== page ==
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Saturday 18 August 2018

'It was my legs or my life' - Dublin woman speaks out about deadly blaze that saw her trade three limbs for her life

Seonaid O’Murchadha Photo: Screengrab RTE
Seonaid O’Murchadha Photo: Screengrab RTE

Rebecca Lumley

A Dublin woman has spoken out about surviving a deadly house fire, which saw her mother make the decision between her “legs or her life”.

Seonaid O’Murchadha lost two legs and an arm when a blaze broke out in her home almost 20 years ago, as she slept after her third Leaving Cert exam.

Speaking to Ryan Tubridy on last night’s Late late Show, she recalled running upstairs once she returned home to have a nap, before studying for the evening.

It was just Ms O’Murchadha and her brother in the house when a fire broke out in the room beside her bedroom, caused by a small tealight candle.

She recounted: “I woke up to the sound of the smoke alarm and also my brother screaming. I knew from the sound of his voice that he wasn’t just calling me to get up.

“I could also hear this strange crackling noise as well from the room next door and I opened the door and saw all these flames coming out of his room, blocking my access out of the room.

“I just didn’t know what to do.”

Ms O’Murchadha said she was not initially worried about how to get out of her room, but was instead concerned that the notes for her exams would be burnt.

“Everything was coming at me so fast and I was only 18, so obviously I was sure that nothing was actually going to happen to me. Because I had my Leaving Cert to do, you know, I had stuff to do. I didn’t have time for this. I just kind of thought that the house would be damaged or my notes would go up in flames.

“I didn’t really worry about getting out of the room because my mum’s house was so close to the fire station on Kilbarrack road, so I was sure that they’d just come and get me.”

With the smoke thickening, Ms O’Murchadha could not leave through her bedroom door and instead attempted to break a window to escape.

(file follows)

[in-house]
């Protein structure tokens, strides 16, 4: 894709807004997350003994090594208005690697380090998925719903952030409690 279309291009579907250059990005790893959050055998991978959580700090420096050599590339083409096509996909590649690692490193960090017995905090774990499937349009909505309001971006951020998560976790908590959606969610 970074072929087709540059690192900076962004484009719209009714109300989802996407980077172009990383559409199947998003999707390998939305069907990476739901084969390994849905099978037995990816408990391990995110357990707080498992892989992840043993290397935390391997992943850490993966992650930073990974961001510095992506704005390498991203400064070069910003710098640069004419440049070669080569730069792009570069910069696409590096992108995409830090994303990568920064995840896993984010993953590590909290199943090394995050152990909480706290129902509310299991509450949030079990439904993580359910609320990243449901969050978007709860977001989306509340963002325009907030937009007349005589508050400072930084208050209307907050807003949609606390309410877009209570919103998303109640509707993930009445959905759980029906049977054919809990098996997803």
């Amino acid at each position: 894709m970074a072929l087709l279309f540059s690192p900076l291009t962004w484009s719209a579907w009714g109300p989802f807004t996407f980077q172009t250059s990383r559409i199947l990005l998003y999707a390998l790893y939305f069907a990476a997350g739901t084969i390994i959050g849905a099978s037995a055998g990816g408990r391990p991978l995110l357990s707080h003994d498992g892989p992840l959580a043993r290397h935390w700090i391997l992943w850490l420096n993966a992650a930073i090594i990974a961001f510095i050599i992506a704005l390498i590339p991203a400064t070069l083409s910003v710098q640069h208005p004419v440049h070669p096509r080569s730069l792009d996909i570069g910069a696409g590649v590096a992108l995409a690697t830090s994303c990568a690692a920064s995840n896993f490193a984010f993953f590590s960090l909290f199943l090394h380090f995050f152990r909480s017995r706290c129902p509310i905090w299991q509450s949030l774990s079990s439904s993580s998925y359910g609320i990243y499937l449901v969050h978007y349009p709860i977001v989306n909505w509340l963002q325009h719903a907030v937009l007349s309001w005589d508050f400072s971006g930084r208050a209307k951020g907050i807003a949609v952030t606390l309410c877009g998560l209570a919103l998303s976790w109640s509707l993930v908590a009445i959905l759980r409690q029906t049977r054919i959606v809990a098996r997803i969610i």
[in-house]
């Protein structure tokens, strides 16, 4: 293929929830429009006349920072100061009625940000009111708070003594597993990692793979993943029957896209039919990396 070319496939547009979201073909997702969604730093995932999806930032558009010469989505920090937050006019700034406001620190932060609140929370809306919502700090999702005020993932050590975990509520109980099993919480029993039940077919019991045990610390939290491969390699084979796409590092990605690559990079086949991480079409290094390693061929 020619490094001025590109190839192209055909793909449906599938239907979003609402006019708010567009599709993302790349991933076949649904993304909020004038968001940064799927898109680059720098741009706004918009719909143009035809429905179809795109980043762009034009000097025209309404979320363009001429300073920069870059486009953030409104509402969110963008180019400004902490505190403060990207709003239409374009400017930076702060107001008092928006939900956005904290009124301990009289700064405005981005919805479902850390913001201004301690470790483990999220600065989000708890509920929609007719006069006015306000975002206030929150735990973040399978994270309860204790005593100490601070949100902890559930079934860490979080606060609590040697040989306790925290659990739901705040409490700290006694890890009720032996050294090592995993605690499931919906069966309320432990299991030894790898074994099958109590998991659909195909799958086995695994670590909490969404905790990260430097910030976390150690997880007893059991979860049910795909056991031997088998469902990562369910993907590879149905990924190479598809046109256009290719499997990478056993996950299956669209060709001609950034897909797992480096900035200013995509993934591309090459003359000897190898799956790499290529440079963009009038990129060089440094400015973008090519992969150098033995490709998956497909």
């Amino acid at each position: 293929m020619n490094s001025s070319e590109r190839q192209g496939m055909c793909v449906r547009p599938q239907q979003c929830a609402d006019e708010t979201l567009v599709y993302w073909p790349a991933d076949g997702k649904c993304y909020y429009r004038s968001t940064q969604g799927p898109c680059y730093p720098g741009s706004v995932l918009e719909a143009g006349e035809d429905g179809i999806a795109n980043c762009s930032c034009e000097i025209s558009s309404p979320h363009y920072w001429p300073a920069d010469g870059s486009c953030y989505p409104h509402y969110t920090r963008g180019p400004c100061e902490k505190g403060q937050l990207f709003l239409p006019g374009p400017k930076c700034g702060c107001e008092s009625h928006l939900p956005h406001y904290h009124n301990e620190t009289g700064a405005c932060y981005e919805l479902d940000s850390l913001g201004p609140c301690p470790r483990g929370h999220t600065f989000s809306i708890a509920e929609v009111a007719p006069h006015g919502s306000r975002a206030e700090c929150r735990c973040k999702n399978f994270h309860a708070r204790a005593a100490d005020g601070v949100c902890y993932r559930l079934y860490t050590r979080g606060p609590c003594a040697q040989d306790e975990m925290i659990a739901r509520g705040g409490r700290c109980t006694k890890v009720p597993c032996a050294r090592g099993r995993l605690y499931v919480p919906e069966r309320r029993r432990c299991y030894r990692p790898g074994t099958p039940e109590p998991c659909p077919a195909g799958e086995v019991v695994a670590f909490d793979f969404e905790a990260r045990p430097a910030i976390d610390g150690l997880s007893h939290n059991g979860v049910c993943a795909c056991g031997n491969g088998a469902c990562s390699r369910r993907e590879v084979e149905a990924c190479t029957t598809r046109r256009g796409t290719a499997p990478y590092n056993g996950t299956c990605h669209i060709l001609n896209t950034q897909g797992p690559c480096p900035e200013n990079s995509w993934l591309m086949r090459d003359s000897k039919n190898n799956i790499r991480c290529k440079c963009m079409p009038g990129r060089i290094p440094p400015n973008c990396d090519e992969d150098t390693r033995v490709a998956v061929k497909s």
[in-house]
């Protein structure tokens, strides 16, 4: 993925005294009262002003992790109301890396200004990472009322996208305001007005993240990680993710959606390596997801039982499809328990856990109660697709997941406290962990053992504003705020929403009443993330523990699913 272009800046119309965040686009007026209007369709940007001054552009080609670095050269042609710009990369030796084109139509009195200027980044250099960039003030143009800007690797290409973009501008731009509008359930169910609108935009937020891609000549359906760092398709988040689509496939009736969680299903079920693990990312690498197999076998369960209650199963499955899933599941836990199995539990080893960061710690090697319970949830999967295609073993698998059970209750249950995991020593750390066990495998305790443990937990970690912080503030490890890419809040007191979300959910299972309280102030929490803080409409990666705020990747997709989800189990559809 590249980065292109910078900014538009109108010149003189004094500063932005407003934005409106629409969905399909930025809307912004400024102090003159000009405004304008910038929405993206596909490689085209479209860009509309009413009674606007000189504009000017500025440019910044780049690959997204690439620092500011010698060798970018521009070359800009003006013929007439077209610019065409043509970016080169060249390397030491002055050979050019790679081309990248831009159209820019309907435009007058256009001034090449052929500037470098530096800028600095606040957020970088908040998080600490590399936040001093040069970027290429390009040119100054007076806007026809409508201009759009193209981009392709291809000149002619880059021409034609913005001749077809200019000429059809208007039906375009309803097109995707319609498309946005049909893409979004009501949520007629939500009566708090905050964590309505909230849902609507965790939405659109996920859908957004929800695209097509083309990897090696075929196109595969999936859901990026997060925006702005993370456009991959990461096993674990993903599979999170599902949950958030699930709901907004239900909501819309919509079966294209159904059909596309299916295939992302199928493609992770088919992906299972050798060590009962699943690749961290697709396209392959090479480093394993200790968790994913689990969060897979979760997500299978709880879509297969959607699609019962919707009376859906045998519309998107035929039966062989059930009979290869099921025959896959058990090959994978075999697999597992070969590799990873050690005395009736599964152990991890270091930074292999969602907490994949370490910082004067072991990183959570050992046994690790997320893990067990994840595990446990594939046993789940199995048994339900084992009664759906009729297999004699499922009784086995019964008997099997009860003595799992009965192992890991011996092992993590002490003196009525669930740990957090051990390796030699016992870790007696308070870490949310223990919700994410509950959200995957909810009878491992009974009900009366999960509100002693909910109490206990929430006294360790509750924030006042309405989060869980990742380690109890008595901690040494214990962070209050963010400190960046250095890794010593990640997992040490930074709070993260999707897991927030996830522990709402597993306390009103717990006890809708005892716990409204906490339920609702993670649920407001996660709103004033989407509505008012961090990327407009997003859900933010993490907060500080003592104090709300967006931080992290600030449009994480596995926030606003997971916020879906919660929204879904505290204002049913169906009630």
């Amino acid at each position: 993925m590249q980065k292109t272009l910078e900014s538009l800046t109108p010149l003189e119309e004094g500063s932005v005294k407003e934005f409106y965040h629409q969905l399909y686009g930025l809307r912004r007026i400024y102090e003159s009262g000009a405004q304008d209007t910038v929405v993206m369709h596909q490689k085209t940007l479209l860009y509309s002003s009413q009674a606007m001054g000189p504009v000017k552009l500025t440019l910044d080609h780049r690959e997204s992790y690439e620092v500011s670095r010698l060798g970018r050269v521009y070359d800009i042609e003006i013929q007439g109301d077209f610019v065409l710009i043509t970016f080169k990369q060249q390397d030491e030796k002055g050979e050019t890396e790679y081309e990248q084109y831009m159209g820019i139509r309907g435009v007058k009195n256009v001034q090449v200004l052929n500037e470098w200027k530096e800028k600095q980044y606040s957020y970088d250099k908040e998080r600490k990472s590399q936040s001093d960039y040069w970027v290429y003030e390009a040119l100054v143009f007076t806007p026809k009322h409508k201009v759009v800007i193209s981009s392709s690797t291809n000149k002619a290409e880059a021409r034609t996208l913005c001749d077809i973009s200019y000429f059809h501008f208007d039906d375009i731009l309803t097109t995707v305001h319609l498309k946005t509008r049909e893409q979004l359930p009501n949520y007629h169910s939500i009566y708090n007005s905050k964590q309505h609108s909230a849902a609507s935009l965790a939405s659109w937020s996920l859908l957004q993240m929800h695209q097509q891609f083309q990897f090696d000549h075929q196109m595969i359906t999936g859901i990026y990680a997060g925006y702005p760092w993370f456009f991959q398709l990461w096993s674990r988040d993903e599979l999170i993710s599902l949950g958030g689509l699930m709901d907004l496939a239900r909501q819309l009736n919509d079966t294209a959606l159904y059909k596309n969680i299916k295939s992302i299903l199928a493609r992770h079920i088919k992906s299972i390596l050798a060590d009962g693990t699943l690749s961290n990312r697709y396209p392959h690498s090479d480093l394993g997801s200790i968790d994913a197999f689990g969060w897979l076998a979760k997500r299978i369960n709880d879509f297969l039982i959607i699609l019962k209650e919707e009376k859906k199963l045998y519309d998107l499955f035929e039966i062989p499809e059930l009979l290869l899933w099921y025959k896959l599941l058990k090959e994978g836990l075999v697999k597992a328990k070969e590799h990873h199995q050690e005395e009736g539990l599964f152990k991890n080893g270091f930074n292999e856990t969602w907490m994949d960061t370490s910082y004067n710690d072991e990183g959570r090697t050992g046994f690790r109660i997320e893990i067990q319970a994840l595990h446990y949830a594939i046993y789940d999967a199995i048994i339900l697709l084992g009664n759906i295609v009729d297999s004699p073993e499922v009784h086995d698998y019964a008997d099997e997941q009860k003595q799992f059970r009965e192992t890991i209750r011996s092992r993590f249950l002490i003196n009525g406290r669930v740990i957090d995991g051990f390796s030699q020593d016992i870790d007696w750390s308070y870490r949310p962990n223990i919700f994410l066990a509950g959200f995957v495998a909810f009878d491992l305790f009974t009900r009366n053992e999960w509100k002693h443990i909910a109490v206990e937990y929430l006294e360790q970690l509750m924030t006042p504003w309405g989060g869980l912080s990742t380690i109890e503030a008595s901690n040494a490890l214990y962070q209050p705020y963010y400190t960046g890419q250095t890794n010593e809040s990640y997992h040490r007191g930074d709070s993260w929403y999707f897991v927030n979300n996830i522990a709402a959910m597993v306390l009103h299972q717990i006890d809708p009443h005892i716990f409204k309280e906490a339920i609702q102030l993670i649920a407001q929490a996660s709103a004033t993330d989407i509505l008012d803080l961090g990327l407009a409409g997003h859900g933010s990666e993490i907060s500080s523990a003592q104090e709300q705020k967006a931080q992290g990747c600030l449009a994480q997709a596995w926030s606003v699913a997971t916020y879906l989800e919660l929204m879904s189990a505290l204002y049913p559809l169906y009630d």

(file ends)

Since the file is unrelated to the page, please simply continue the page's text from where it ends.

“There was one big pane and three small panes, so I was lifting the chair and throwing it at the window, but there was a vacuum between the air outside and the air inside.

“I couldn’t get out. So I probably lost consciousness there.”

She said she owed her life to a young firefighter, Vincent Daly, who climbed into the room and discovered her on the floor.

“He broke the window, jumped down and kind of shuffled around searching with his feet. 

"And that was the only reason he actually found me, because the smoke was so thick that he wouldn’t have found me otherwise.”

Mr Daly carried her downstairs and outside, where she was revived on the lawn.

“My heart wasn’t beating, I wasn’t breathing, so I was revived on the front lawn in front of my brother screaming. My mum got the call to say that both of her children had been injured in a fire and the police were coming to get her and bring her to the hospital.”

Ms O’Murchadha was placed in an induced coma for three weeks while she recovered from intensive burns.

Her mother was told that if her limbs were not amputated, she would likely not make it.

“My mum had to make the very difficult decision to allow the amputations to happen, obviously.

“When the choice is your legs or your life, you’re hardly going to choose your legs.”

Ms O’ Murchadha found the consequences of the triple amputation difficult to accept initially, as she was told that going to college and living independently would no longer be options for her.

“So that was what I was coping with, that I had so many opportunities at my feet- but I no longer had any feet and definitely no opportunities. And that was really what was most difficult for me.

“After being a star student and knowing I was going to do really well and go to college and get a job that was going to change the world, to not be able to do that anymore, I just kind of said ‘Really? Watch me.  I’m going to do it’.”

Ms O'Murchadha attended Dublin City University, but faced further hurdles when she graduated and could not get a job. She told Tubridy that because she had not been able to accrue any work experience, she was being overlooked as her classmates were hired.

Determined to expand employment opportunities for people with disabilities, she recently began work with the Employer Disability Information Service.

“I’m empowering employers to employ people exactly like me, who can make a difference in the world,” she said.

Ms O’Murchadha also previously formed the Amputee Disability Federation, which aims to empower amputees to achieve independence.

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